2. Every organization should give more and more attention towards this problem and help their employees break these stereotypical thought patterns anyway they can. It can be by arranging trainings or open discussions, reviewing if all of the employees are actually given chance equally.
3. Creating social awareness in a vast way. Not to mention while raising our future generation we have to be extra careful not to pass on these streotypes to them. I dont believe gender bias or any other bias can be fully removed from the world we live in, while we definitely can and need to mitigate its impact. However, I think the idea of an unbiased world is not absolutely impossible if we can raise our next generation with proper values.
Dear Subah, Tabassum and Pranti,
The three-prong approach to tackle gender bias and its negative impact on importnat industry sectors and the economy in general is spot on. It starts in schools, where the eduction system can be transformed to dismantle gender stereotypes, and continues up to the workplace in organizations that need to track data on career pipelines and opportunities given to both men and women. It is a matter of fairness and justice. The more we know about the negative impact of underutilized talent and innovative ideas that comes from such biases, the more we can be moved to act. In your proposed solutions, I particularly like the first one, which stresses the need to create networks of female professionals in STEM.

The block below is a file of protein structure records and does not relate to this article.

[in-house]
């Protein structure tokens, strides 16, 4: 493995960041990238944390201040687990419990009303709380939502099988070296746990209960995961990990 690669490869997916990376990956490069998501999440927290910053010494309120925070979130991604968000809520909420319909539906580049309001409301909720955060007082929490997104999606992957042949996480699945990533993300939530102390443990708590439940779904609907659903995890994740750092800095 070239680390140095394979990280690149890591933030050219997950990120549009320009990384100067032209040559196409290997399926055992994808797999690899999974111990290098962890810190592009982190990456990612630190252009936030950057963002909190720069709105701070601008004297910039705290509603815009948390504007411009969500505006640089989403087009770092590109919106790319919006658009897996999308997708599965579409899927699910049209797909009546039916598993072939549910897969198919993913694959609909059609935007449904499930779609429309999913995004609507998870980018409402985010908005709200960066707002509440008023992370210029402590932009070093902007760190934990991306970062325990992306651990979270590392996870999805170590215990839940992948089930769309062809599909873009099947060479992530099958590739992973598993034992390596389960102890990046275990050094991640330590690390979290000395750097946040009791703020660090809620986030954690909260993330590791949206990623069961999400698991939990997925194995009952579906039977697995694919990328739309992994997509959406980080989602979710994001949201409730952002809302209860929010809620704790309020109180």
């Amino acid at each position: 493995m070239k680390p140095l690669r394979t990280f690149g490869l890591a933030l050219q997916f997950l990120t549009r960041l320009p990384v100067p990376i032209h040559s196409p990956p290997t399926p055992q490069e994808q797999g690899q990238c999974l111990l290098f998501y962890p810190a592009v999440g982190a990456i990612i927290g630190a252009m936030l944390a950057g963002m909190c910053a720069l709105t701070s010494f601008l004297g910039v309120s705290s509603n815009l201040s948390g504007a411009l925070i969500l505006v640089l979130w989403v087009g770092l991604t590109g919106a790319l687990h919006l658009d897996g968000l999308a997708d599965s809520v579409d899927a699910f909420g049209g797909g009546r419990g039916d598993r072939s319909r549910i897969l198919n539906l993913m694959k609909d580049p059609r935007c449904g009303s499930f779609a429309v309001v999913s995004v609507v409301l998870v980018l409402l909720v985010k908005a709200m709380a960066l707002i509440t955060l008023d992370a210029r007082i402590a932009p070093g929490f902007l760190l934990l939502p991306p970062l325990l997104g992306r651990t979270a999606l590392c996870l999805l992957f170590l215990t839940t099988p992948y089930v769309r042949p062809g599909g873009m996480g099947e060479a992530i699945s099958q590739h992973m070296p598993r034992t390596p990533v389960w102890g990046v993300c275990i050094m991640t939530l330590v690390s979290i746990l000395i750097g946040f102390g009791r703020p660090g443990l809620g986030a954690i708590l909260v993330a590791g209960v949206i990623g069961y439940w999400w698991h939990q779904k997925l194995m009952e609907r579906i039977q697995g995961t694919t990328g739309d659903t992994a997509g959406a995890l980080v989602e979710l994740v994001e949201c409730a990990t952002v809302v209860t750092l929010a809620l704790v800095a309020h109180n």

This is the opportunity for this cohort, to continue your discussions beyond this experience, to share resources and information about positions, about good companies that support femalte talent in technologies, and about accomplishments and innovation that come from women in the sector, which need to be known by the larger community.
How would you go about this?